Nearly 1.9 million Floridians have already cast ballots in what is shaping up to be a razor-thin presidential race in which about one-fifth of the registered voters are not affiliated with a political party.
A surge in the number of voters who say they have no party affiliation was evident following the weekend release of registration data by the Florida Department of State's Division of Elections. The data show Democrats retaining a numeric advantage over their GOP rivals, but the margin has thinned since voters last went to the polls to elect a president.
In 2008, 42 percent of Florida voters were registered Democrats, compared to 36.1 percent who registered as Republicans. For next week's election, the gap has closed to 40.1 to 35.6 percent.
Non-affiliated voters, who in 2008 numbered 2.1 million, increased their relative clout by adding nearly 470,000 more than 22 percent -- to their ranks. No-party-affiliation voters now make up about 21.6 percent, or about one in five voters.
Overall, the number of registered voters eligible to cast ballots in the upcoming election is 11.9 million, up 6.1 percent from 2008.
Republican voters continue to prefer absentee ballots compared to their Democratic counterparts, though that gap is also shrinking. As of Monday morning, local election officials had received nearly 1.4 million absentee ballots, with 50 percent of those coming from registered Republicans.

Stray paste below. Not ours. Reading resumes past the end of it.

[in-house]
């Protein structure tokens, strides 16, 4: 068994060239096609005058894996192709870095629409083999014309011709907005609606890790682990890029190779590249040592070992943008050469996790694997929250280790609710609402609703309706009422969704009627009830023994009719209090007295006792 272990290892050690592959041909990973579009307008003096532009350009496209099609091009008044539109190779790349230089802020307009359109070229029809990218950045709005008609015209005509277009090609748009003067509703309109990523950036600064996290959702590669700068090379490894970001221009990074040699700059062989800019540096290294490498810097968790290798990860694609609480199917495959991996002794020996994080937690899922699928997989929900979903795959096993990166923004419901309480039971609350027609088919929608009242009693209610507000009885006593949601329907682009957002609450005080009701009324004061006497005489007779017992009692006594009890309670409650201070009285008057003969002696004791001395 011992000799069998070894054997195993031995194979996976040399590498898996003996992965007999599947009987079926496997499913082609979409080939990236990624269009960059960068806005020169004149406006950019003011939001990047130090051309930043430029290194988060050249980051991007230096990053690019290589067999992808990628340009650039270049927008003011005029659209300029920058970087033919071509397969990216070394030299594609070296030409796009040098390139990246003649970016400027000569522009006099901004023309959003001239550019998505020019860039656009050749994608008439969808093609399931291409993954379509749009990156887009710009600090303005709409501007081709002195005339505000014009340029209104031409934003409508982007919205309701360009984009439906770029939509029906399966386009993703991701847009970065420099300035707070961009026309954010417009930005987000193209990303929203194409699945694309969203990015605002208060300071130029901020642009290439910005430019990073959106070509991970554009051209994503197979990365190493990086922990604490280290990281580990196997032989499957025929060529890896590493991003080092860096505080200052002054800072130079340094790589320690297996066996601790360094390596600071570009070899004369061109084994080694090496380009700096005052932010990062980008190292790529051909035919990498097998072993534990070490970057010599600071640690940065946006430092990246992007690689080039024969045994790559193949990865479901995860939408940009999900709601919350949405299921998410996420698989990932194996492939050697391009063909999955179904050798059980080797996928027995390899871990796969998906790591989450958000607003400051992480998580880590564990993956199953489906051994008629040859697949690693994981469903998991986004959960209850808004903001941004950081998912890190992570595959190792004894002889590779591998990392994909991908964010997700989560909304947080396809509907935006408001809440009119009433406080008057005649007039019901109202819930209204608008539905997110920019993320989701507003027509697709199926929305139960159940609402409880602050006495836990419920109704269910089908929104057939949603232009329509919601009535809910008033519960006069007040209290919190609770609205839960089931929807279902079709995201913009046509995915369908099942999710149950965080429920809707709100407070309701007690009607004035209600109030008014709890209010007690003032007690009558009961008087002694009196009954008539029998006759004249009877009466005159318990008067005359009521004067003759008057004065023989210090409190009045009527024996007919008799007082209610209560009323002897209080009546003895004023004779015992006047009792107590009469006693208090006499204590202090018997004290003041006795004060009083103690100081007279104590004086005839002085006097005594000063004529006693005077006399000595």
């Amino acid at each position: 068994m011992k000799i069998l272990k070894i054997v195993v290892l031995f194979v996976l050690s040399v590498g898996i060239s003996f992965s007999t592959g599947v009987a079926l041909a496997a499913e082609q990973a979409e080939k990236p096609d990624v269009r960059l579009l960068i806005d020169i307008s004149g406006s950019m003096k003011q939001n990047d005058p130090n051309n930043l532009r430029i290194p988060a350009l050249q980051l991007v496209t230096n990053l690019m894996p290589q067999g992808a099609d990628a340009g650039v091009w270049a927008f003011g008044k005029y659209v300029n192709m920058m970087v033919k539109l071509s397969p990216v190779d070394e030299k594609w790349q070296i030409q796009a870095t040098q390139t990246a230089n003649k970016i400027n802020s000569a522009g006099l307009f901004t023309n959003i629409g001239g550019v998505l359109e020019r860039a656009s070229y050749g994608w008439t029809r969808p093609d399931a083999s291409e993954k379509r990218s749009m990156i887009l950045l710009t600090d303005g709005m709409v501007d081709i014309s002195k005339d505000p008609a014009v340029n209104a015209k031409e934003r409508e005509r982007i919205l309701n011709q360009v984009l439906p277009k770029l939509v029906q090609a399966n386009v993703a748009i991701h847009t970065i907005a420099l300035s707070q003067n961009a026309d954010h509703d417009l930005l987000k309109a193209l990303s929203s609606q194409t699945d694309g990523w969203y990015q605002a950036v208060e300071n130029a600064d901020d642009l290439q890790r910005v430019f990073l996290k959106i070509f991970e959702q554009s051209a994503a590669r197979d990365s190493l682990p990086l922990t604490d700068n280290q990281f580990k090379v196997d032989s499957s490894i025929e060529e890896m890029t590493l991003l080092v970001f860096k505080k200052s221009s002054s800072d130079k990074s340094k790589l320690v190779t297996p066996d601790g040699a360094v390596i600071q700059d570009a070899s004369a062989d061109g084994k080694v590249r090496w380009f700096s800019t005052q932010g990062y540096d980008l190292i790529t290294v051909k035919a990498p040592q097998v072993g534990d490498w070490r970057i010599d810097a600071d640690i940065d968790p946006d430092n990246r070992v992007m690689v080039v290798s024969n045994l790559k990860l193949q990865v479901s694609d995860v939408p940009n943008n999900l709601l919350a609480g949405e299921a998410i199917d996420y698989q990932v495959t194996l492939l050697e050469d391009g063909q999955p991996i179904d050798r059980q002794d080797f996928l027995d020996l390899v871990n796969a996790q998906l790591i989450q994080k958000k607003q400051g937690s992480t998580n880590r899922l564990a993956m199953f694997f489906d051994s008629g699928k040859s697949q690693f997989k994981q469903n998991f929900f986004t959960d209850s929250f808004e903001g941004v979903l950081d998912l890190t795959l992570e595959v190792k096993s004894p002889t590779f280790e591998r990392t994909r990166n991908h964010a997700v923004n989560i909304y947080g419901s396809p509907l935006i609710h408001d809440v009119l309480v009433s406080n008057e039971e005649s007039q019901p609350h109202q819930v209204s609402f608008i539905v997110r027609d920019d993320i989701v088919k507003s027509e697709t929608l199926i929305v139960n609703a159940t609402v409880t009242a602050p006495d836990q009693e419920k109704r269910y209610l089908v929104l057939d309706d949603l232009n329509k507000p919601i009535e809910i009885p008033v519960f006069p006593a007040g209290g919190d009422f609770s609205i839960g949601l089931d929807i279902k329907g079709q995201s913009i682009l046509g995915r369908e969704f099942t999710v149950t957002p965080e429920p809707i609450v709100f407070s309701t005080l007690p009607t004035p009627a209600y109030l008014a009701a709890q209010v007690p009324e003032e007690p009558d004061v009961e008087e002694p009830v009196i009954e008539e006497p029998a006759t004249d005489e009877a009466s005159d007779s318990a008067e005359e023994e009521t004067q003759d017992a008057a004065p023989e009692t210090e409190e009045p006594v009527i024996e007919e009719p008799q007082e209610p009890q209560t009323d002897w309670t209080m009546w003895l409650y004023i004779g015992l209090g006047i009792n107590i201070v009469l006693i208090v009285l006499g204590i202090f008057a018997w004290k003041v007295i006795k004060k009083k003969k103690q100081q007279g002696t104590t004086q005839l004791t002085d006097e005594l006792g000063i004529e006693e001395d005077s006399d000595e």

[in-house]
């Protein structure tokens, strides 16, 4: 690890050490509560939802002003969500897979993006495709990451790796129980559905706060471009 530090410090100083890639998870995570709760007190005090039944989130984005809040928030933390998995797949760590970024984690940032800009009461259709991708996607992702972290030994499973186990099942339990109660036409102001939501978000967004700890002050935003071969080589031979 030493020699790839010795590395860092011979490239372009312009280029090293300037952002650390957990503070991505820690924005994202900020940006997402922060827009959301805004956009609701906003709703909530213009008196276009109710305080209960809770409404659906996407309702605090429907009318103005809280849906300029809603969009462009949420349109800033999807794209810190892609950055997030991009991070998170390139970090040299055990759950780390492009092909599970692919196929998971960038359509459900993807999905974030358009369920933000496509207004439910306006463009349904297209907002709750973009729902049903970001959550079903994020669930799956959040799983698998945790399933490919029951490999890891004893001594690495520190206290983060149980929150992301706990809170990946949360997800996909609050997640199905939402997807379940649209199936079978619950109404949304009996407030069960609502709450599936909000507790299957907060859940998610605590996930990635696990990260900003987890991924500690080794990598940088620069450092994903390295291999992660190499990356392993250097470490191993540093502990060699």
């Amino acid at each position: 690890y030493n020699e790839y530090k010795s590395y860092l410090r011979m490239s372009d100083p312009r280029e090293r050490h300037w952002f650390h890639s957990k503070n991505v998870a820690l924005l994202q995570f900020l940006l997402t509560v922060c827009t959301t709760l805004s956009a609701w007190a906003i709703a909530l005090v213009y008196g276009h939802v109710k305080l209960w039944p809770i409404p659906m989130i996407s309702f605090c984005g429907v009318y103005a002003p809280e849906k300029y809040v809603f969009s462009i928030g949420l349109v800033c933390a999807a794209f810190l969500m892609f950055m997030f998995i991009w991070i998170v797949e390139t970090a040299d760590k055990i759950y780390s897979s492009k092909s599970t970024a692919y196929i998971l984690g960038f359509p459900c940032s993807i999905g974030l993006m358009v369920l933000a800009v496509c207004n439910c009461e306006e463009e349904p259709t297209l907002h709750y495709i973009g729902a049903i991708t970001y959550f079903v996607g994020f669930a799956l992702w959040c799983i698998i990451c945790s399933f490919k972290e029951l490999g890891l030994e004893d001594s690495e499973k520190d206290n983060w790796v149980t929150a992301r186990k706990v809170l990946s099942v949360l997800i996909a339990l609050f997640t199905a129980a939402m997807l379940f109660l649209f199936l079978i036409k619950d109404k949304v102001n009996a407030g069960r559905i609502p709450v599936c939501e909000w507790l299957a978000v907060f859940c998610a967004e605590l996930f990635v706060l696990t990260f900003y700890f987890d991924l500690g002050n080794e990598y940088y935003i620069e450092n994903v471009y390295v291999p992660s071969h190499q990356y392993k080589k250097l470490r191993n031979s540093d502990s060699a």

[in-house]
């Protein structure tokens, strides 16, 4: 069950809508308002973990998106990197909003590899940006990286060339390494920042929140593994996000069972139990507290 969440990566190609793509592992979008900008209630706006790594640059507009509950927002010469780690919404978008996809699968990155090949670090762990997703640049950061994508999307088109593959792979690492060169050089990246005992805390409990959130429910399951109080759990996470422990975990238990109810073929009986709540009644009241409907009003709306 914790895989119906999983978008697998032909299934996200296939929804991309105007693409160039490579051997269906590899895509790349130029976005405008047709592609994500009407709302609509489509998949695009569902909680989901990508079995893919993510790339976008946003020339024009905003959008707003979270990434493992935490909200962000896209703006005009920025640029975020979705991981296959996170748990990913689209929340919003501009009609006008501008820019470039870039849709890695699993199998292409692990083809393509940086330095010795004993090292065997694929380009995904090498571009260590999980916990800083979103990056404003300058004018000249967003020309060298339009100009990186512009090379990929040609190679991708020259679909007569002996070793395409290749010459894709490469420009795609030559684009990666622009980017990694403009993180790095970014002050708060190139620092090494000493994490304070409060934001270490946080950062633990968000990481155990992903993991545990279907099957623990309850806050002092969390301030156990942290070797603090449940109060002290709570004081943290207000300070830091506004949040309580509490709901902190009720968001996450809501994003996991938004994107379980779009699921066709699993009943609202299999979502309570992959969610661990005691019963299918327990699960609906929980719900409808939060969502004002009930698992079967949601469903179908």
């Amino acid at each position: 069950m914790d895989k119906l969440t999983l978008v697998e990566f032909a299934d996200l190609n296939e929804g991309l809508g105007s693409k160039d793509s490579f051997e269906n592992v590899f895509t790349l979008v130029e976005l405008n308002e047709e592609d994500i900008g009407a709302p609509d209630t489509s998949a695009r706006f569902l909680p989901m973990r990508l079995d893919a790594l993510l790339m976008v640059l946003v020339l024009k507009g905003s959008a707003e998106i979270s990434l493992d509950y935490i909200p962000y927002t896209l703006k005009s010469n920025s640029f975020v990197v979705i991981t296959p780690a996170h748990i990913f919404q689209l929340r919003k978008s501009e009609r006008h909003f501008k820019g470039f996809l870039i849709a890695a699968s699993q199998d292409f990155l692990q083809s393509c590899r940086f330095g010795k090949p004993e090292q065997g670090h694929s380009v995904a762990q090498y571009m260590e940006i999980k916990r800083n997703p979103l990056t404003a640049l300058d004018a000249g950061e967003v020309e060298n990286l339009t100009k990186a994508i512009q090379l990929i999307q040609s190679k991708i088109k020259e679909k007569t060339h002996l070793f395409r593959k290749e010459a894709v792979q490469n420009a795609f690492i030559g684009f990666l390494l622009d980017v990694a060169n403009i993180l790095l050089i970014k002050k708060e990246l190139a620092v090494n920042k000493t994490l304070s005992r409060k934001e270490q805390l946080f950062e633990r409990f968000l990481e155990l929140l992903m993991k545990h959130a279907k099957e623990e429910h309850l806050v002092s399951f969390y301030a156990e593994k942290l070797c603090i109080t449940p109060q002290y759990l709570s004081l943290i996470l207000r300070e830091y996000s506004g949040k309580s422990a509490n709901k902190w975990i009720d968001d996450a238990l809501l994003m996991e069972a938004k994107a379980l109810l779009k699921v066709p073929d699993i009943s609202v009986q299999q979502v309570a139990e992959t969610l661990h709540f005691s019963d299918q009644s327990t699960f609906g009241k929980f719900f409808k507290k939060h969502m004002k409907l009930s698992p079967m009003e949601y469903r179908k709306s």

Democratic voters accounted for 39.5 percent of the absentee returns, with voters affiliated with other parties and NPAs making up the remainder.
In early voting, the roles reverse. Democrats made up 49.1 percent of the more than 528,000 voters who cast ballots over the weekend. Republicans made up 28.6 percent.
Both parties said the numbers bode well for their candidates. Democratic operatives touted their party's lead in the overall pre-election tally, a slim margin of 42 percent to 41 percent.
"Democrats overtake GOP in ballots cast," a post on the state Democratic Party website boasts.
"So the Democrats might crow about a very slight edge in total returns, but it is nowhere near the numbers that they need to run up to be in position for victory on Election Day," the Republican Party of Florida responded Monday.
Local supervisors said the pace of early voting was brisk over the weekend, but they cautioned that it is impossible to compare the turnouts of 2008 and 2012. In 2008 early voting started in most counties on a weekday instead of this year's weekend kick-off. Also, the number of early voting days has been cut from 12 to eight.
"We're really talking apples and oranges," said Amber Smith, an election official in Osceola County.
In Duval County, 38,925 voters cast ballots over the weekend; more than cast early ballots during the entire two weeks of early voting in 2010, a nonpresidential year.
In Collier County, 180,000 voters had cast ballots by Sunday, with Republicans going to the polls or submitting absentee ballots by more than a 2-1 margin.
More than 54,000 ballots were cast in Broward County over the weekend.